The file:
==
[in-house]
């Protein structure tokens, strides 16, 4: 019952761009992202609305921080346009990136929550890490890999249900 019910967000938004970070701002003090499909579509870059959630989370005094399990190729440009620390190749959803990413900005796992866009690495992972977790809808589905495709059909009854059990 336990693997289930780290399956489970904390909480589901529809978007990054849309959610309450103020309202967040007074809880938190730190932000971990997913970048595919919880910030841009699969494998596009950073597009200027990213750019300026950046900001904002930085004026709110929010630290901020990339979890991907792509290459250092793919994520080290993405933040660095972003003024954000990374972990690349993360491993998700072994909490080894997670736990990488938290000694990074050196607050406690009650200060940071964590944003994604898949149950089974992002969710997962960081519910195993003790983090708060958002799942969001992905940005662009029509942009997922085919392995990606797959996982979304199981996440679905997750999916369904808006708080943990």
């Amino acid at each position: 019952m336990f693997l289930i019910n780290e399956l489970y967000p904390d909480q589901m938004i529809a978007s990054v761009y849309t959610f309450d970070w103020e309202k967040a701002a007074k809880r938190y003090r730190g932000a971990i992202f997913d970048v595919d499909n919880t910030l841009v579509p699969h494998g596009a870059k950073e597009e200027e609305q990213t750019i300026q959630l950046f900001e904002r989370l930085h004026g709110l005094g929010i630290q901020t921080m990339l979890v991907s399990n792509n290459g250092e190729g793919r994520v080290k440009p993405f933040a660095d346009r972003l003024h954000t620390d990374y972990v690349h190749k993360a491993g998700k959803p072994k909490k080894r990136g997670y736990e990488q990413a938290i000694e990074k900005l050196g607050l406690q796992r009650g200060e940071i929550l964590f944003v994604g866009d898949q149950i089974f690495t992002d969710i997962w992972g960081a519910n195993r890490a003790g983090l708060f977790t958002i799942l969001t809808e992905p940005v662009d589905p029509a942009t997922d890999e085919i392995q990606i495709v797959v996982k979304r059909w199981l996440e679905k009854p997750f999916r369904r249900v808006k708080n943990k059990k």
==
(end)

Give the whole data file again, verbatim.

[in-house]
């Protein structure tokens, strides 16, 4: 019952761009992202609305921080346009990136929550890490890999249900 019910967000938004970070701002003090499909579509870059959630989370005094399990190729440009620390190749959803990413900005796992866009690495992972977790809808589905495709059909009854059990 336990693997289930780290399956489970904390909480589901529809978007990054849309959610309450103020309202967040007074809880938190730190932000971990997913970048595919919880910030841009699969494998596009950073597009200027990213750019300026950046900001904002930085004026709110929010630290901020990339979890991907792509290459250092793919994520080290993405933040660095972003003024954000990374972990690349993360491993998700072994909490080894997670736990990488938290000694990074050196607050406690009650200060940071964590944003994604898949149950089974992002969710997962960081519910195993003790983090708060958002799942969001992905940005662009029509942009997922085919392995990606797959996982979304199981996440679905997750999916369904808006708080943990």
């Amino acid at each position: 019952m336990f693997l289930i019910n780290e399956l489970y967000p904390d909480q589901m938004i529809a978007s990054v761009y849309t959610f309450d970070w103020e309202k967040a701002a007074k809880r938190y003090r730190g932000a971990i992202f997913d970048v595919d499909n919880t910030l841009v579509p699969h494998g596009a870059k950073e597009e200027e609305q990213t750019i300026q959630l950046f900001e904002r989370l930085h004026g709110l005094g929010i630290q901020t921080m990339l979890v991907s399990n792509n290459g250092e190729g793919r994520v080290k440009p993405f933040a660095d346009r972003l003024h954000t620390d990374y972990v690349h190749k993360a491993g998700k959803p072994k909490k080894r990136g997670y736990e990488q990413a938290i000694e990074k900005l050196g607050l406690q796992r009650g200060e940071i929550l964590f944003v994604g866009d898949q149950i089974f690495t992002d969710i997962w992972g960081a519910n195993r890490a003790g983090l708060f977790t958002i799942l969001t809808e992905p940005v662009d589905p029509a942009t997922d890999e085919i392995q990606i495709v797959v996982k979304r059909w199981l996440e679905k009854p997750f999916r369904r249900v808006k708080n943990k059990k």